17969 Zion Hope Baptist Cemetery Williams, Ernest Winfrey Jr. (I81053)
 
17970 [Age 13] Preston, Daniel Sr. (I39113)
 
17971 [Allen section of the Sprague microfilm as transcribed by Frank Dyer];; b. near 1652, (under 21 un Aug.1669), m. Dec.7,1670 at Bridgewater, John Cary Jr. of Bridgewater. Removed to Bristol. R.I.  Abigail wife of Dea. John Cary died Jan.25,1729/30 in 79th yr., gs., Congregational Church Yard, Bristol, R.I. Allen, Abigail (I24125)
 
17972 [allLines.FTW]    gravestone:  1882-1894    newspaper: Mon 28 May1894-Carrie Scott died yesterday at the home of her parents, Judge and Mrs. O.D. Scott at 10 P.M. yesterday.  Funeral from the family residence at Elm and Forrest St at 4 P.M.  Burial at Rose Hill Cem. The deceased was just budding into maidenhood. Scott, Carrie Aurilla (I229783)
 
17973 [alternate]
"LYON'S WHELP", John Gibbs, Master, she sailed from Gravesend, England Aril 25, 1629, arriving in Salem, MA the middle of July [Mass. Col. Rec. I, 395; Sprauge Genealogy (1923) pp.43-48];; Charles Edward Banks, "THE PLANTERS OF THE COMMONWEALTH: 1620-1640 Passengers and Ships", Genealogical Pub. Co., Inc., Baltimore (1972) 974.w2p, pg.61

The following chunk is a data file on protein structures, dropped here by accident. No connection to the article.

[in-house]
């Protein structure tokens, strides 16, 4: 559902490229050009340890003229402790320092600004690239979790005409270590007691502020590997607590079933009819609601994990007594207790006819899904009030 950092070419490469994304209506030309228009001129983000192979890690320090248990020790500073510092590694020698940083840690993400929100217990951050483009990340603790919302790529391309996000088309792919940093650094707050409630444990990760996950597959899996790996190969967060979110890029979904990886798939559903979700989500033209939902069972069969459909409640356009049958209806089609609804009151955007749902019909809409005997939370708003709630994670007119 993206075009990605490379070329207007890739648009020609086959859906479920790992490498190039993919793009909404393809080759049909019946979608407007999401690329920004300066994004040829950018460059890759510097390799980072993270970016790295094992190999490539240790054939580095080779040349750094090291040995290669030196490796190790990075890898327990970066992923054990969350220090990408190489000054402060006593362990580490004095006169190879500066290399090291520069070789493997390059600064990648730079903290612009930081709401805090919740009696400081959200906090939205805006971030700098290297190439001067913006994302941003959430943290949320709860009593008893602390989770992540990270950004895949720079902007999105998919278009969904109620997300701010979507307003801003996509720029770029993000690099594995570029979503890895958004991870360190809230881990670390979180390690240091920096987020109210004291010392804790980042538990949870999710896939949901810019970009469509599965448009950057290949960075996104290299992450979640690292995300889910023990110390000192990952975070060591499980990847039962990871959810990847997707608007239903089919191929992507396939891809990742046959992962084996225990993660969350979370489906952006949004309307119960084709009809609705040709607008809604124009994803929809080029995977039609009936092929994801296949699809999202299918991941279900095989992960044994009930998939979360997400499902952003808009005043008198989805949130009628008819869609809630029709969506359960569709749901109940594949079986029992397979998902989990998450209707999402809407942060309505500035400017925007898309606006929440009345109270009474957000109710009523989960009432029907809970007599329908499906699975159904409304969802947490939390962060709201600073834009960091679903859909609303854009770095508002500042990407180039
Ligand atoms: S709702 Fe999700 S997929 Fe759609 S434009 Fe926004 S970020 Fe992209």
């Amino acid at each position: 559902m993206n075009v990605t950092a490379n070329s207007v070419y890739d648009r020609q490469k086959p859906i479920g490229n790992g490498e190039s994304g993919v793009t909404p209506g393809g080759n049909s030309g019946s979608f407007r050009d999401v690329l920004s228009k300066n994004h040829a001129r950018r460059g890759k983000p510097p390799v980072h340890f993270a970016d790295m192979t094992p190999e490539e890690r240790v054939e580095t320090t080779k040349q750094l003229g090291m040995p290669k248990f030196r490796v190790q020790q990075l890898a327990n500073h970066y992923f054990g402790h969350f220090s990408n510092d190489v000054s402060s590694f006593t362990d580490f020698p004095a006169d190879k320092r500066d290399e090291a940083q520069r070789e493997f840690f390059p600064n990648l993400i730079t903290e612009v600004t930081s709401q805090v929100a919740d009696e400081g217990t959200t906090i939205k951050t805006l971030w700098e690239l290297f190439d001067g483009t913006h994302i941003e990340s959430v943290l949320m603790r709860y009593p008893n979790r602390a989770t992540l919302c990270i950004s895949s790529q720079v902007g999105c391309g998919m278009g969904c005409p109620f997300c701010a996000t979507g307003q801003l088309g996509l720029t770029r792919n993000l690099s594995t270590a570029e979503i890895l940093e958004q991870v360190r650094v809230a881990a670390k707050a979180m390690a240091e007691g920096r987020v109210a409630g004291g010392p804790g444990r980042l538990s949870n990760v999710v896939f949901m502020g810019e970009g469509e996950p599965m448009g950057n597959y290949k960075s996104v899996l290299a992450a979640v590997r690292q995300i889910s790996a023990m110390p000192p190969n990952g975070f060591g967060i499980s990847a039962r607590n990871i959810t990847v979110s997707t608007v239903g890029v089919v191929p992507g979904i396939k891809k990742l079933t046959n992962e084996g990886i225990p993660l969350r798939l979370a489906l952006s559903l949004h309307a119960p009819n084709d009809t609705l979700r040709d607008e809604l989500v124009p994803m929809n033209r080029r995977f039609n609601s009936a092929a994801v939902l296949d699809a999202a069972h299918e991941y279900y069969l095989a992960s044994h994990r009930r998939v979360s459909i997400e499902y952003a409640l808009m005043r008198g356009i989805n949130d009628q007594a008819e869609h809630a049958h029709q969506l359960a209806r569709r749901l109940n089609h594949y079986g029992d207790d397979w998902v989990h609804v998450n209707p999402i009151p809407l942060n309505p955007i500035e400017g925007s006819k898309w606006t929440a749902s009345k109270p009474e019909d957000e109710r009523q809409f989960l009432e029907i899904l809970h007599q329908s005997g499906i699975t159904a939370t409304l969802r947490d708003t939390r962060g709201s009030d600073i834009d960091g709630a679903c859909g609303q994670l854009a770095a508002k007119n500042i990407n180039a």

Sprague, William Sr. (I22728)
 
17974 [Berley2.FTW]

A posthumous child. In 1407, he became heir to a third of the Barony of
Botetourt. 
Berkeley, Sir. Maurice Knight (I20970)
 
17975 [Berley2.FTW]

Daughter of Sir Humphrey Stafford, Kt., of Grafton, and Catherine Fray,
daughter of sir John Fray, Chief Baron of the Exchequer. 
Stafford, Anne (I8495)
 
17976 [Berley2.FTW]

Knight of the Bath.  Of Stoke Gifford.  Sheriff of Gloucester, 1485.

William Berkeley, of Stoke, was attained in the 1st year of Henry VII., and restored in the 11th year of Henry VII. He married Anne Stafford, daughter of Humphrey Stafford, Knight. .